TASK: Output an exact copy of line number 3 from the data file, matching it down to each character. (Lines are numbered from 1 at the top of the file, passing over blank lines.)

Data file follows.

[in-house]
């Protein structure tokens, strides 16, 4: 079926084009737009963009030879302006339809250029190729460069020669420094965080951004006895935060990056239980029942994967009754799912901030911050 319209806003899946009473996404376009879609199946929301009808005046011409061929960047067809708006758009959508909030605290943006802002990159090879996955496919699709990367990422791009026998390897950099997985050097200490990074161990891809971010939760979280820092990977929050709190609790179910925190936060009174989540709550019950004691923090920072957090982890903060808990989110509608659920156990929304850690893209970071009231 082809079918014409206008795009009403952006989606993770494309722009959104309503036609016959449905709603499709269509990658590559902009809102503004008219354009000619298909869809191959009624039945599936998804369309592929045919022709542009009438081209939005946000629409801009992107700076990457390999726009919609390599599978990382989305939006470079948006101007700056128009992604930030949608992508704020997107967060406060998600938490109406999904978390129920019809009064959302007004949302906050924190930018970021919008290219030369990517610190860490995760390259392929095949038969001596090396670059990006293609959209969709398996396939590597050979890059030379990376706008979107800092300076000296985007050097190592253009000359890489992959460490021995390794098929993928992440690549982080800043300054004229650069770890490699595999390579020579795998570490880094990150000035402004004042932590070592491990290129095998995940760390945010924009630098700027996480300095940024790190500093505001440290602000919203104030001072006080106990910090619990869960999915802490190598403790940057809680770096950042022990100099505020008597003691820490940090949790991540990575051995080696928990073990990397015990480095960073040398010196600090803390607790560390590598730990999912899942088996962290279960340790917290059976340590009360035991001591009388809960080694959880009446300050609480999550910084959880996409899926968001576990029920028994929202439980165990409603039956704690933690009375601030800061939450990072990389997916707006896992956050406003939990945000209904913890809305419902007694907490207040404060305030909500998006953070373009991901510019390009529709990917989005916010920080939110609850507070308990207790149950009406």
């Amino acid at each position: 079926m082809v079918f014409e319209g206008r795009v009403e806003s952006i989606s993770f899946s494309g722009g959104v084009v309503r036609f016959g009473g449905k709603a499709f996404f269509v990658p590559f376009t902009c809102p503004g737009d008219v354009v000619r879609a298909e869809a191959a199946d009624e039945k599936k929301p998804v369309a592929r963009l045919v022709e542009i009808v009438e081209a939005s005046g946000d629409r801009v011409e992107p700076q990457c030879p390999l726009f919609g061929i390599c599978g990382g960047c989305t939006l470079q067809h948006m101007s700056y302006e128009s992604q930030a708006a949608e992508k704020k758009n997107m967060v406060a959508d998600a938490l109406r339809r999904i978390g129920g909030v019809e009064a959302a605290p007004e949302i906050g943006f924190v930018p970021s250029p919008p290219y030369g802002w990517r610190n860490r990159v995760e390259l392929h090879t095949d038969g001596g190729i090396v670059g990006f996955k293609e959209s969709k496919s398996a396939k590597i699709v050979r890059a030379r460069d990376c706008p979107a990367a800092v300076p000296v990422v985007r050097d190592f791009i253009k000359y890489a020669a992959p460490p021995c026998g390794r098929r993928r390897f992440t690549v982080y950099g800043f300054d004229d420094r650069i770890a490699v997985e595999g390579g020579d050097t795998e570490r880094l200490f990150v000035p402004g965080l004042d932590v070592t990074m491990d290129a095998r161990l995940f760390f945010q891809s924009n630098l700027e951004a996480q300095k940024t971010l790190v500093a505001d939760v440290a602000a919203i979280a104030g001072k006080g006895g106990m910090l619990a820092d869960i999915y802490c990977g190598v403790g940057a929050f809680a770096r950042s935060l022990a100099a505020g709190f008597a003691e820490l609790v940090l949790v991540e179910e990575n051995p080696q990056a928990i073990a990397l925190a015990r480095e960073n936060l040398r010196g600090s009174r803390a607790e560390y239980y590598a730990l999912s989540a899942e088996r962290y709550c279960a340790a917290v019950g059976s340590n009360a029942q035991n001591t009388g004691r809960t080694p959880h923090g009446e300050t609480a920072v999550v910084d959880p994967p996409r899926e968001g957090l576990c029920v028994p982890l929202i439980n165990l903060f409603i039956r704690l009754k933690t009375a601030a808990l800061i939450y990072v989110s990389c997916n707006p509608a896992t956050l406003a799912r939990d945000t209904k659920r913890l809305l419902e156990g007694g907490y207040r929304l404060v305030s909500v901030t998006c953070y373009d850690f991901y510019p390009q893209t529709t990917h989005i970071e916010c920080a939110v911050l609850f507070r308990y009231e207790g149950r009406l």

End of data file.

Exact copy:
């Amino acid at each position: 079926m082809v079918f014409e319209g206008r795009v009403e806003s952006i989606s993770f899946s494309g722009g959104v084009v309503r036609f016959g009473g449905k709603a499709f996404f269509v990658p590559f376009t902009c809102p503004g737009d008219v354009v000619r879609a298909e869809a191959a199946d009624e039945k599936k929301p998804v369309a592929r963009l045919v022709e542009i009808v009438e081209a939005s005046g946000d629409r801009v011409e992107p700076q990457c030879p390999l726009f919609g061929i390599c599978g990382g960047c989305t939006l470079q067809h948006m101007s700056y302006e128009s992604q930030a708006a949608e992508k704020k758009n997107m967060v406060a959508d998600a938490l109406r339809r999904i978390g129920g909030v019809e009064a959302a605290p007004e949302i906050g943006f924190v930018p970021s250029p919008p290219y030369g802002w990517r610190n860490r990159v995760e390259l392929h090879t095949d038969g001596g190729i090396v670059g990006f996955k293609e959209s969709k496919s398996a396939k590597i699709v050979r890059a030379r460069d990376c706008p979107a990367a800092v300076p000296v990422v985007r050097d190592f791009i253009k000359y890489a020669a992959p460490p021995c026998g390794r098929r993928r390897f992440t690549v982080y950099g800043f300054d004229d420094r650069i770890a490699v997985e595999g390579g020579d050097t795998e570490r880094l200490f990150v000035p402004g965080l004042d932590v070592t990074m491990d290129a095998r161990l995940f760390f945010q891809s924009n630098l700027e951004a996480q300095k940024t971010l790190v500093a505001d939760v440290a602000a919203i979280a104030g001072k006080g006895g106990m910090l619990a820092d869960i999915y802490c990977g190598v403790g940057a929050f809680a770096r950042s935060l022990a100099a505020g709190f008597a003691e820490l609790v940090l949790v991540e179910e990575n051995p080696q990056a928990i073990a990397l925190a015990r480095e960073n936060l040398r010196g600090s009174r803390a607790e560390y239980y590598a730990l999912s989540a899942e088996r962290y709550c279960a340790a917290v019950g059976s340590n009360a029942q035991n001591t009388g004691r809960t080694p959880h923090g009446e300050t609480a920072v999550v910084d959880p994967p996409r899926e968001g957090l576990c029920v028994p982890l929202i439980n165990l903060f409603i039956r704690l009754k933690t009375a601030a808990l800061i939450y990072v989110s990389c997916n707006p509608a896992t956050l406003a799912r939990d945000t209904k659920r913890l809305l419902e156990g007694g907490y207040r929304l404060v305030s909500v901030t998006c953070y373009d850690f991901y510019p390009q893209t529709t990917h989005i970071e916010c920080a939110v911050l609850f507070r308990y009231e207790g149950r009406l």